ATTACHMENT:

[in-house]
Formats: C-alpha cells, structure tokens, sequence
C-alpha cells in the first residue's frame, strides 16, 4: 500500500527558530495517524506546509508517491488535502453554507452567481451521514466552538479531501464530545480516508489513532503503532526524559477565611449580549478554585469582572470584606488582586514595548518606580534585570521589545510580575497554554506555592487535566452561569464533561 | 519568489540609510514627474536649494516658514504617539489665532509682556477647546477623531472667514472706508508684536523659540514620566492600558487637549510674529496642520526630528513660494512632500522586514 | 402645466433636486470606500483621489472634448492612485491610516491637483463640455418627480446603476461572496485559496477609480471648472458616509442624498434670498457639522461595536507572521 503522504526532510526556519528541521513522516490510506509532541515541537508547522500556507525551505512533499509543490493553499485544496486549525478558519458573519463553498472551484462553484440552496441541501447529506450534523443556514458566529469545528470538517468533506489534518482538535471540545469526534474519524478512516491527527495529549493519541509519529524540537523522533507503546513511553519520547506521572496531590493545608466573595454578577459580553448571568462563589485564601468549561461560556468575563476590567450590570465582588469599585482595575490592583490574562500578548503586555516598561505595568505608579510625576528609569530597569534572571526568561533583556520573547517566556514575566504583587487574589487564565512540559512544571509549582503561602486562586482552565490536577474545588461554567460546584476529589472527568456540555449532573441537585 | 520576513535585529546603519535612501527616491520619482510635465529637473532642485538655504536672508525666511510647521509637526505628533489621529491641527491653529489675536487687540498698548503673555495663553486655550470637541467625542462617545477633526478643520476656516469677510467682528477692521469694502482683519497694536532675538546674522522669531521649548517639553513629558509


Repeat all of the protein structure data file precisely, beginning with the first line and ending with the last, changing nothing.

[in-house]
Formats: C-alpha cells, structure tokens, sequence
C-alpha cells in the first residue's frame, strides 16, 4: 500500500527558530495517524506546509508517491488535502453554507452567481451521514466552538479531501464530545480516508489513532503503532526524559477565611449580549478554585469582572470584606488582586514595548518606580534585570521589545510580575497554554506555592487535566452561569464533561 | 519568489540609510514627474536649494516658514504617539489665532509682556477647546477623531472667514472706508508684536523659540514620566492600558487637549510674529496642520526630528513660494512632500522586514 | 402645466433636486470606500483621489472634448492612485491610516491637483463640455418627480446603476461572496485559496477609480471648472458616509442624498434670498457639522461595536507572521 503522504526532510526556519528541521513522516490510506509532541515541537508547522500556507525551505512533499509543490493553499485544496486549525478558519458573519463553498472551484462553484440552496441541501447529506450534523443556514458566529469545528470538517468533506489534518482538535471540545469526534474519524478512516491527527495529549493519541509519529524540537523522533507503546513511553519520547506521572496531590493545608466573595454578577459580553448571568462563589485564601468549561461560556468575563476590567450590570465582588469599585482595575490592583490574562500578548503586555516598561505595568505608579510625576528609569530597569534572571526568561533583556520573547517566556514575566504583587487574589487564565512540559512544571509549582503561602486562586482552565490536577474545588461554567460546584476529589472527568456540555449532573441537585 | 520576513535585529546603519535612501527616491520619482510635465529637473532642485538655504536672508525666511510647521509637526505628533489621529491641527491653529489675536487687540498698548503673555495663553486655550470637541467625542462617545477633526478643520476656516469677510467682528477692521469694502482683519497694536532675538546674522522669531521649548517639553513629558509